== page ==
In 2000, 20 years after its identification in the early '80s as the first member of the deltaretrovirus genus, we have discovered that the Human T-cell Leukemia Virus (HTLV), and its simian STLV counterparts, have an Env structurally related to that of gammaretroviruses, although remotely related to the latter viruses (Kim, JBC 2000). This discovery led us to the identification of GLUT1 as the HTLV receptor and the precise characterization of the key residues in GLUT1 that are responsible for Env binding and HTLV entry (Manel, Cell 2003; Manel, J Biol Chem 2005) (Fig.2).
3."RBD shuffle"; a datamining tool to identify env-related genes encoding RBD; "Transportome", an RBD-based metabolic profiling; and SLCeome, a human SLC expression library
We have developed a new datamining tool, "RBD shuffle", that allows us to identify non-annotated env-related RBD in human and other species genomes. We hypothesized that positive selection has been exerted on RBD based on their potential to produced soluble SLC ligands. Such a property would lead to exaptation of RBD as modulators of nutrient transport and metabolic regulation.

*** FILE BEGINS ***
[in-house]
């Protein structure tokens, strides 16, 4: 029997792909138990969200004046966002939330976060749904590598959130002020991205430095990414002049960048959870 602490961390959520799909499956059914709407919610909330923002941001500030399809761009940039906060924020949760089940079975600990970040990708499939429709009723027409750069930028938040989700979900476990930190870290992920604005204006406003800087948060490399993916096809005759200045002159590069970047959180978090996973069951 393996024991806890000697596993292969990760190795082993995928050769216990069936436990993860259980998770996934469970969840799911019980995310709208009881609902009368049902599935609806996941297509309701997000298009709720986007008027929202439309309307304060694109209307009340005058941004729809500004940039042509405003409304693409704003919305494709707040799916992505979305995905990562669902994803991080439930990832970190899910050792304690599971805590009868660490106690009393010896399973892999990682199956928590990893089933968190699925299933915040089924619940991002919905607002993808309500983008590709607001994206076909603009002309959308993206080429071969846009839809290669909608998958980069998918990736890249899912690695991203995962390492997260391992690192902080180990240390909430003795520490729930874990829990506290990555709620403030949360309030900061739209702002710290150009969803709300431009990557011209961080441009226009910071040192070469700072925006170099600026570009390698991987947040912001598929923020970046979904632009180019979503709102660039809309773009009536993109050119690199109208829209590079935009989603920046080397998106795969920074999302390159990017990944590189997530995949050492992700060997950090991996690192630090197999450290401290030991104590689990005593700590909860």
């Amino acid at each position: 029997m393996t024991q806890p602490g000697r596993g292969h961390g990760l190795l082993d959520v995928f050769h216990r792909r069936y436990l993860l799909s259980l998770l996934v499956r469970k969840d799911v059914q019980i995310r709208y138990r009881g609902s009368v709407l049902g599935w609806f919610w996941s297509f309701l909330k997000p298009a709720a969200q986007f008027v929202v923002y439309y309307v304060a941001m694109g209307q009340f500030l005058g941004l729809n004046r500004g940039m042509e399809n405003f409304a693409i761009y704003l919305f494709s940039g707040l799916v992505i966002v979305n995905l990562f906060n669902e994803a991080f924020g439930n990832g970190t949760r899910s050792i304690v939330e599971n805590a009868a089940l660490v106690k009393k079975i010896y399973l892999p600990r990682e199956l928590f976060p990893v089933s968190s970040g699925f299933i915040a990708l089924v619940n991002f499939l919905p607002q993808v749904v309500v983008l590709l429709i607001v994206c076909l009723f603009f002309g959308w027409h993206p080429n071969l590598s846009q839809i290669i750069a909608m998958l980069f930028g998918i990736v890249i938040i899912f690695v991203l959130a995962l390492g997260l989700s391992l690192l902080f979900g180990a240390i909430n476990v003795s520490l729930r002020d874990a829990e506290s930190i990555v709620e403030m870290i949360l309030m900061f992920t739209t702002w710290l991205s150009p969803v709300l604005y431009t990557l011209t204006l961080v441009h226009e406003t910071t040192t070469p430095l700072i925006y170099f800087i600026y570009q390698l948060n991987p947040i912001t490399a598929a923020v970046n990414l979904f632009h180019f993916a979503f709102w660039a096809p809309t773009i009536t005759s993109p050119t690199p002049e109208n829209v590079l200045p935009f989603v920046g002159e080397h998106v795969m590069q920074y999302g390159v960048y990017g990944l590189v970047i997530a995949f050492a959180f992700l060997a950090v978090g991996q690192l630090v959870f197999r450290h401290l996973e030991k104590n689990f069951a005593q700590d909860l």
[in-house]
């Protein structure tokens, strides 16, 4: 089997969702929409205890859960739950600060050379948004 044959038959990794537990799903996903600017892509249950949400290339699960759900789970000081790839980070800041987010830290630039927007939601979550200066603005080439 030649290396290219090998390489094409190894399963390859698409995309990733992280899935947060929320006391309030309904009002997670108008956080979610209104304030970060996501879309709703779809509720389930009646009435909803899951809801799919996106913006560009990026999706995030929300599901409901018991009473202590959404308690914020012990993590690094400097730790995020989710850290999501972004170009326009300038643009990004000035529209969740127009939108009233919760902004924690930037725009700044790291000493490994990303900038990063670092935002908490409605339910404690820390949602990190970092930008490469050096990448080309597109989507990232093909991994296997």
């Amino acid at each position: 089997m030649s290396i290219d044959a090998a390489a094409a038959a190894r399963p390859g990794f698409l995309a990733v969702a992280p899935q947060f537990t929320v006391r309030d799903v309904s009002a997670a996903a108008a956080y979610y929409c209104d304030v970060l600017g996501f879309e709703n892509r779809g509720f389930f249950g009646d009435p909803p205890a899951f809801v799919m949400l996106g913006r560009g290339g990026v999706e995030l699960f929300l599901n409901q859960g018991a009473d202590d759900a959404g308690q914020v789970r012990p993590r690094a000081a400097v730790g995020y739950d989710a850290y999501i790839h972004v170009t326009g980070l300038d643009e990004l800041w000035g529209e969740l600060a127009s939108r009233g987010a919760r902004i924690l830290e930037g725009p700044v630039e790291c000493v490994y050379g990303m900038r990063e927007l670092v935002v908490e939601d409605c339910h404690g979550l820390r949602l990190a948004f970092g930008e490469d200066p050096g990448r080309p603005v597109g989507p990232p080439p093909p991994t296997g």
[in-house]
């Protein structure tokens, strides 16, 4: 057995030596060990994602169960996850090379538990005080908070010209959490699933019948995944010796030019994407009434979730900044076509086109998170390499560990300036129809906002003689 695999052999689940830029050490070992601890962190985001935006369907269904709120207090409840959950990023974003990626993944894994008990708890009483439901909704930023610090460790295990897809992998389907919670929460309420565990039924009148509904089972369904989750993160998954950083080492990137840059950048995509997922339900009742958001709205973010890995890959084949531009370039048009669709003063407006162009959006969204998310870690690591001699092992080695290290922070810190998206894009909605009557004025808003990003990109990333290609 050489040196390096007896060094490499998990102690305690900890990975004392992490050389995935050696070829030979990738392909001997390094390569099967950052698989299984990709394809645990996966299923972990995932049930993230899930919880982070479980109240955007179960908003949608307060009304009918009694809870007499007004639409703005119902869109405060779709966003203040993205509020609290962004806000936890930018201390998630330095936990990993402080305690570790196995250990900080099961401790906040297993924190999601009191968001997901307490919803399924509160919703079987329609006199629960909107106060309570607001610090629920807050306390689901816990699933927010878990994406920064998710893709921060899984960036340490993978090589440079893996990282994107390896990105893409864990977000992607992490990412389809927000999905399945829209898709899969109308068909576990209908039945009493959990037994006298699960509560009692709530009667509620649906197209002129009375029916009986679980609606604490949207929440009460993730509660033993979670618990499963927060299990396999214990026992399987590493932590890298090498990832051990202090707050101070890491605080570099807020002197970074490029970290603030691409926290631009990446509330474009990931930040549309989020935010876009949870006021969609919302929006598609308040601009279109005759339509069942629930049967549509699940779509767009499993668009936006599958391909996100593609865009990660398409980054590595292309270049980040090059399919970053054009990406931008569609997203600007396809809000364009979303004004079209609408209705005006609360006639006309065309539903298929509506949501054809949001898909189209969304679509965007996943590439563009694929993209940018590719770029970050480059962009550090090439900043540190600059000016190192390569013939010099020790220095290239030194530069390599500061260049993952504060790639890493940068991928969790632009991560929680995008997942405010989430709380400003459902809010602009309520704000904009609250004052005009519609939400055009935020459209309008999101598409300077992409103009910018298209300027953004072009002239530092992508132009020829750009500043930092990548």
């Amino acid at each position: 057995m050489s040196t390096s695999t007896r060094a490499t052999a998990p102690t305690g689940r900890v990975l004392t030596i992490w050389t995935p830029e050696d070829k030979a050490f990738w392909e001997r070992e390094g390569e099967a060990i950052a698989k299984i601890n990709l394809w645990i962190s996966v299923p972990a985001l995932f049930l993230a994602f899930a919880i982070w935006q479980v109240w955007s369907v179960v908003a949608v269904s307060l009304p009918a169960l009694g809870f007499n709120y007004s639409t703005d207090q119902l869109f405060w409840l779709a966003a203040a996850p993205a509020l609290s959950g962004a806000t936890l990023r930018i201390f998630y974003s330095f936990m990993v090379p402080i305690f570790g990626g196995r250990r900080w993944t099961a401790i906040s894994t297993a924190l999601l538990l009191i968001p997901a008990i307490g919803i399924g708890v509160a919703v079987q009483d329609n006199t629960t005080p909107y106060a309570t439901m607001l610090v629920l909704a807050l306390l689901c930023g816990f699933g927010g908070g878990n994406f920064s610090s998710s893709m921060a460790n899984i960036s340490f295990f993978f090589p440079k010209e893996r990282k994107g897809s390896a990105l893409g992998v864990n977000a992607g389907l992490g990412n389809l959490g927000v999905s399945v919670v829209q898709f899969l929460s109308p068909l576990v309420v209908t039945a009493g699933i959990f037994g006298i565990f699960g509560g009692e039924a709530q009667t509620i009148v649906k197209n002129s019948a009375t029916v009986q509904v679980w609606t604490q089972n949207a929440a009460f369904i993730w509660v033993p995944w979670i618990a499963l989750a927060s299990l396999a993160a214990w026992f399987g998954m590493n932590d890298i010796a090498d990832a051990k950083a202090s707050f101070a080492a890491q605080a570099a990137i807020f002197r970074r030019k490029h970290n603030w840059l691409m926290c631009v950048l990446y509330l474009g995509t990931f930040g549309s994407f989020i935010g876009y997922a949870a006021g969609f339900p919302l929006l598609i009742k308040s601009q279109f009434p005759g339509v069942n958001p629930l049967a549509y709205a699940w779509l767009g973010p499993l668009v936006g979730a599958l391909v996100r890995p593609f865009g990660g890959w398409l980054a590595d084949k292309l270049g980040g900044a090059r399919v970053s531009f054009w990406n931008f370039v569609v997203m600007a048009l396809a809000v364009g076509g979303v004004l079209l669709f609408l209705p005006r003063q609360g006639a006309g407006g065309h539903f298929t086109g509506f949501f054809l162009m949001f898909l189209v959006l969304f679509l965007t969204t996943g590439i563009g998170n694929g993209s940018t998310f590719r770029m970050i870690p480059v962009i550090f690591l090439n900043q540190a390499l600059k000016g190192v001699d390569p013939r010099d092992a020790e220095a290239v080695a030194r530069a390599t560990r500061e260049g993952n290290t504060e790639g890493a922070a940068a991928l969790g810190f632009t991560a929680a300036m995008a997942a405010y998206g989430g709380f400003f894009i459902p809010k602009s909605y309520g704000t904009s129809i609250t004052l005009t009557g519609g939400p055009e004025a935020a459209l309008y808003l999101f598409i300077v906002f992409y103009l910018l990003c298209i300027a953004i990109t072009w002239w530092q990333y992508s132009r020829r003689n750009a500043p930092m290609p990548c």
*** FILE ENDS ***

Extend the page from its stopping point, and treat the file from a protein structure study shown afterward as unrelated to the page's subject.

In this context, we use "Transportome" metabolic profiling with our expanding panel of RBD to track a series of SLC known as, or that we unveiled to be, key players in hematopoiesis. This project is developed notably in collaboration with Naomi Taylor's group (see Montel-Hagen, Cell 2008; Oburoglu, Cell Stem Cell, 2014) and Mohandas Narla's laboratory (New York Blood Center).
We have set up "Transpotome" to help monitoring oncogenic processes (Petit et al. 2013) and we are presently exploiting this tool in ongoing collaborations with several teams at the Montpellier Cancer Institute and IRCM teams.